4. Wildlife habitat: Clover lawns provide habitat and food for beneficial insects like bees and butterflies.
  5. Disease resistance: Clover is more resistant to disease than traditional turf grass, which can reduce the need for pesticides.

One potential downside to clover lawns is that they may not be as uniform in appearance as traditional turf grass lawns. However, many people find the variety of colors and textures in a clover lawn to be attractive.

If you're considering a clover lawn, you can either seed it or purchase clover plugs or sod. The best type of clover for a lawn is microclover as this does not flower much and stays low, thus requiring little to no mowing at all. As with most of the other materials in this list, clover is not suitable for areas with heavy foot traffic, as it can be easily damaged by trampling.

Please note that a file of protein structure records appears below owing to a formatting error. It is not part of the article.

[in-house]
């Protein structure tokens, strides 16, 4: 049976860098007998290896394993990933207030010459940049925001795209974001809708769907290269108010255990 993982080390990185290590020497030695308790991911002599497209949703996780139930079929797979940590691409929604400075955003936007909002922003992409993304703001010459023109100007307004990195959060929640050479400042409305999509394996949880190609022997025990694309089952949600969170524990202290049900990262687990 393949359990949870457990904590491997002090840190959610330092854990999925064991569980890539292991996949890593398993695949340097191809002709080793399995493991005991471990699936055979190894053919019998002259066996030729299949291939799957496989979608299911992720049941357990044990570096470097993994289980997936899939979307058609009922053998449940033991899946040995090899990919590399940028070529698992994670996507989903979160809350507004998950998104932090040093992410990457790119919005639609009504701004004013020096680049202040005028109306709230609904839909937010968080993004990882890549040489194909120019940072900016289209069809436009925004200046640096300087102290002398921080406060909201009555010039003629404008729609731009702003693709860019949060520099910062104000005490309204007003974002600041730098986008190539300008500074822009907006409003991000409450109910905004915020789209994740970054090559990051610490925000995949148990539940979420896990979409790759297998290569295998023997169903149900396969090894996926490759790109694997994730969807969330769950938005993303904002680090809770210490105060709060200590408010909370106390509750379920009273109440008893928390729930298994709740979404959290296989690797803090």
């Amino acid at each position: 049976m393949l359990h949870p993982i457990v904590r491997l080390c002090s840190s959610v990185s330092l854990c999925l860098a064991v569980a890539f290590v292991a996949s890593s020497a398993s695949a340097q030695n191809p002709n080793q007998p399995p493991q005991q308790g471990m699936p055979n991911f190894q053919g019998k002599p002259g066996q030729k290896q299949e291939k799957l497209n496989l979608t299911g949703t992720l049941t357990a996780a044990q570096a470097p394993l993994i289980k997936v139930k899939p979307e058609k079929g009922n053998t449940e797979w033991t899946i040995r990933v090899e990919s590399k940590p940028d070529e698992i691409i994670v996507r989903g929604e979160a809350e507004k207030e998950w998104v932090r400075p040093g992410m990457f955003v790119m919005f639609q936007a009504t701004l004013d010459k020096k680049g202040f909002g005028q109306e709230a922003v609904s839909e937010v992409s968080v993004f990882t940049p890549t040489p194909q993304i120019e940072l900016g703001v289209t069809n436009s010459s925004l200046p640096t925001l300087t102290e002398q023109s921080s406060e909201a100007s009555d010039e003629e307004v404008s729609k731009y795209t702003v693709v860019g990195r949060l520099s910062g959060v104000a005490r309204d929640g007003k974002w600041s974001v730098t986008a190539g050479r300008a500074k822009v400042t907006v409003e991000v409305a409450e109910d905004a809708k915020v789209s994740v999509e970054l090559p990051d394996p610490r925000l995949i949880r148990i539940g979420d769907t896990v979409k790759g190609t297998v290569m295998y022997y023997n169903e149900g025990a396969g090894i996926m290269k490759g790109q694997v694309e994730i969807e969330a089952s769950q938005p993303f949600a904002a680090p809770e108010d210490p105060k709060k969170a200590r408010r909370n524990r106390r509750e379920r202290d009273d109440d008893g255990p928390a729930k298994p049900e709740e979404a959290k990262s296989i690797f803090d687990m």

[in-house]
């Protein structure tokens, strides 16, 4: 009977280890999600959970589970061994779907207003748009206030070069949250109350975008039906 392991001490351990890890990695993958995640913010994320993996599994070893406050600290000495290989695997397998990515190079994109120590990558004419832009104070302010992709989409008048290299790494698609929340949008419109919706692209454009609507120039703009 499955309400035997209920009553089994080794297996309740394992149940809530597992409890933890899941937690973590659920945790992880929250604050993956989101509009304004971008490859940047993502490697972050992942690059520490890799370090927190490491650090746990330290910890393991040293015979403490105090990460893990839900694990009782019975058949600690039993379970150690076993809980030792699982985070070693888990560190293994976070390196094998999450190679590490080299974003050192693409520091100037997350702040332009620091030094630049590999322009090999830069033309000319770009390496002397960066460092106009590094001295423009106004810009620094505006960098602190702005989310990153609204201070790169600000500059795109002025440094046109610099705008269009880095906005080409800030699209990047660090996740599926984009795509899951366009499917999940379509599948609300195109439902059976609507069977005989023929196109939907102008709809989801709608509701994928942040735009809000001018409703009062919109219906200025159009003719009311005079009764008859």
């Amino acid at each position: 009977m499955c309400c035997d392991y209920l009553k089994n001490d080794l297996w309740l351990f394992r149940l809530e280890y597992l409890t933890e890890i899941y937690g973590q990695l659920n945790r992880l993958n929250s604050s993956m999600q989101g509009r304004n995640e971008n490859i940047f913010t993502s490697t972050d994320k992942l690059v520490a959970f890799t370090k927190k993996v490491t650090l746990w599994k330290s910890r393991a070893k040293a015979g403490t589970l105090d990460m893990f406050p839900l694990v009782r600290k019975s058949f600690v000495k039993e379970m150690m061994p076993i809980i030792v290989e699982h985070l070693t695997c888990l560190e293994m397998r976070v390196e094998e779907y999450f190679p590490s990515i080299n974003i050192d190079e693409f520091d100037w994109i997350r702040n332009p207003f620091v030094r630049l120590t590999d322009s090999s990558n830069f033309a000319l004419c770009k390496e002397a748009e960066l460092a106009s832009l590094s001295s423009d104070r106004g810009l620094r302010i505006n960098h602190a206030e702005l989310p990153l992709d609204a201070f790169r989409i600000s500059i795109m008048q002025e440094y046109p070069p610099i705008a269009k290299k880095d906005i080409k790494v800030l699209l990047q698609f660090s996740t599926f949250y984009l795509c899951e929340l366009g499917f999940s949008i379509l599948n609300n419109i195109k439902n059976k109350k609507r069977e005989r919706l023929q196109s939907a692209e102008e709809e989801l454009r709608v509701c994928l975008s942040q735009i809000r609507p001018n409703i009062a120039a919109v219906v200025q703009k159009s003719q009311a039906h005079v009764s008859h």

In conclusion, traditional lawns are not the only option for a beautiful, functional groundcover  when foot traffic is not high. Yarrow, Kurapia, Dymondia, Sedges, Ruschia, Clover and native turf are all low-maintenance alternatives that can save you time, money, and resources while enhancing the ecological health of your property. Consider incorporating one or more of these plants into your landscape to create a sustainable, beautiful lawn alternative.

Tristam Bielecki

Tristam Bielecki

Garden Designer based in Los Angeles, California. Tristam specialises in planning drought tolerant and sustainable gardens with an emphasis on native plants.